LAS VEGAS — Globally inspired pantry staples and booze-free beverages are among trends seen at the Winter Fancy Food Show, held Jan. 15-17 in Las Vegas. More than 1,100 exhibitors were set to showcase the newest products propelling the $175 billion specialty food industry.

Specialty food typically refers to premium, produced in small batches or featuring high-quality ingredients. The Specialty Food Association’s Trendspotter Panel, comprised of culinary professionals across diverse industry segments, identified key themes emerging in product development. New condiments, sauces, oils and seasonings highlight flavors of far-flung locales, tapping into consumer desire for an elevated eating experience at home.

First-time exhibitor Niramaya Foods, New York, offers a line of heat-and-eat dips based on popular Indian dishes. Developed by a nutrition coach, the products are formulated with functional ingredients such as ashwagandha, reishi mushroom and spirulina.

Haig’s Delicacies, a San Francisco-based maker of Mediterranean dips and spreads, is set to expand nationally. Based on traditional family recipes, products include tzatziki, baba ghanoush, spicy feta dip and hummus.

“Our team has spent the past year focusing on ways to share our authentic Mediterranean foods with more of the country, and we are eager to bring the momentum into 2023,” said Steven Cherezian, vice president of Haig’s Delicacies.

Additional products spotted by the panel include Thai curry sauces, taro cookies and milk tea.

Denise Purcell, vice president of content and education at the Specialty Food Association, cited increased demand for convenient meal starters, bases, starters and kits.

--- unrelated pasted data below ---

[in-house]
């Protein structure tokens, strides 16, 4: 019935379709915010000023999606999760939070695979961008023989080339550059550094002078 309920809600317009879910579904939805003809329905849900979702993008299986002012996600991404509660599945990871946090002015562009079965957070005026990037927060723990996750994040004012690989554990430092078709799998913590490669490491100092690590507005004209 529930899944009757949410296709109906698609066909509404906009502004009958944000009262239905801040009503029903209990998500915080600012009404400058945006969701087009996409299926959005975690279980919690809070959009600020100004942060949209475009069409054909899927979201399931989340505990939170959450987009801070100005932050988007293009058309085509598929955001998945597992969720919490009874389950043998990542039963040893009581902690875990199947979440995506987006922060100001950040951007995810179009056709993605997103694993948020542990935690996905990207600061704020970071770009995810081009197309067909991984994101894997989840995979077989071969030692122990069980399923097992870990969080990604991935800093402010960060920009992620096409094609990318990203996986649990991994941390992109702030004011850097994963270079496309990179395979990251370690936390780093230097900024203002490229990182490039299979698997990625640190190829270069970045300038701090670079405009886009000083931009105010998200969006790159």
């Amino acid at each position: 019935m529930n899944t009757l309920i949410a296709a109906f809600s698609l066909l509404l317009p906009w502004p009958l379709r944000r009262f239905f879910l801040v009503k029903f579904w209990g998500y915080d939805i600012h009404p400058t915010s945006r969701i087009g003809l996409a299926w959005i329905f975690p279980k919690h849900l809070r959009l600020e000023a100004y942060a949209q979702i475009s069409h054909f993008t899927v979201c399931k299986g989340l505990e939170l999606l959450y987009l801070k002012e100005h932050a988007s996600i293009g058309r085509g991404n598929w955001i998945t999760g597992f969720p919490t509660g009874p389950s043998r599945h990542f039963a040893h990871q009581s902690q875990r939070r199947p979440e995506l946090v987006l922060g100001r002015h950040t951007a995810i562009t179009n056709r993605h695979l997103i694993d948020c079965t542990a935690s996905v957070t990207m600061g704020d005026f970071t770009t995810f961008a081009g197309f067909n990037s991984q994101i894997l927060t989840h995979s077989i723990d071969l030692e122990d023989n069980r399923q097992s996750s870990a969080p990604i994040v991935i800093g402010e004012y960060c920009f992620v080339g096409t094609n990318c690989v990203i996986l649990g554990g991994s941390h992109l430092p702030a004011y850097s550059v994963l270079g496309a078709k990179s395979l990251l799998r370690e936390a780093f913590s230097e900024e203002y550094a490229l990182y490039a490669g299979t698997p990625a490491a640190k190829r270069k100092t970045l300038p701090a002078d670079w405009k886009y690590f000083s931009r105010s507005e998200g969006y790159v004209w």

“We’re hearing from the Trendspotters that during the pandemic everybody was cooking more at home to the point of fatigue,” Ms. Purcell said in an interview prior to the show. “They still want to cook even though life has gone quote-unquote ‘a little more back to normal,’ but they’re looking for help and shortcuts.”

Chilau Foods, Atlanta, produces a line of Cuban-inspired stew base mixes. Offerings include original Southern-style, low-country citrus, shrimp and crab boil, and others.

White Toque, Secaucus, NJ, an importer of frozen foods from France, is expanding its ready-to-heat portfolio with a line of individually quick-frozen grains and pulses, spanning lentils, bulgur, buckwheat, spelt, quinoa and chickpeas.

“Following the trends toward health and plant-based foods, our supplier has developed a unique technology to cook and freeze small seeds that retains flavor and texture,” said Didier Amiel, president of White Toque. “Our delicious recipes are the ultimate in convenience and cost effectiveness because they’re precooked to perfection, so chefs just have to heat them up and serve as a healthy side or vegan meal.”

This Little Goat, Chicago, unveiled its expanded lineup of chef-driven sauces and spices at the show. The latest addition is Chili Crunch, a range of oil-based condiments that add heat and texture to a variety of dishes, according to the company.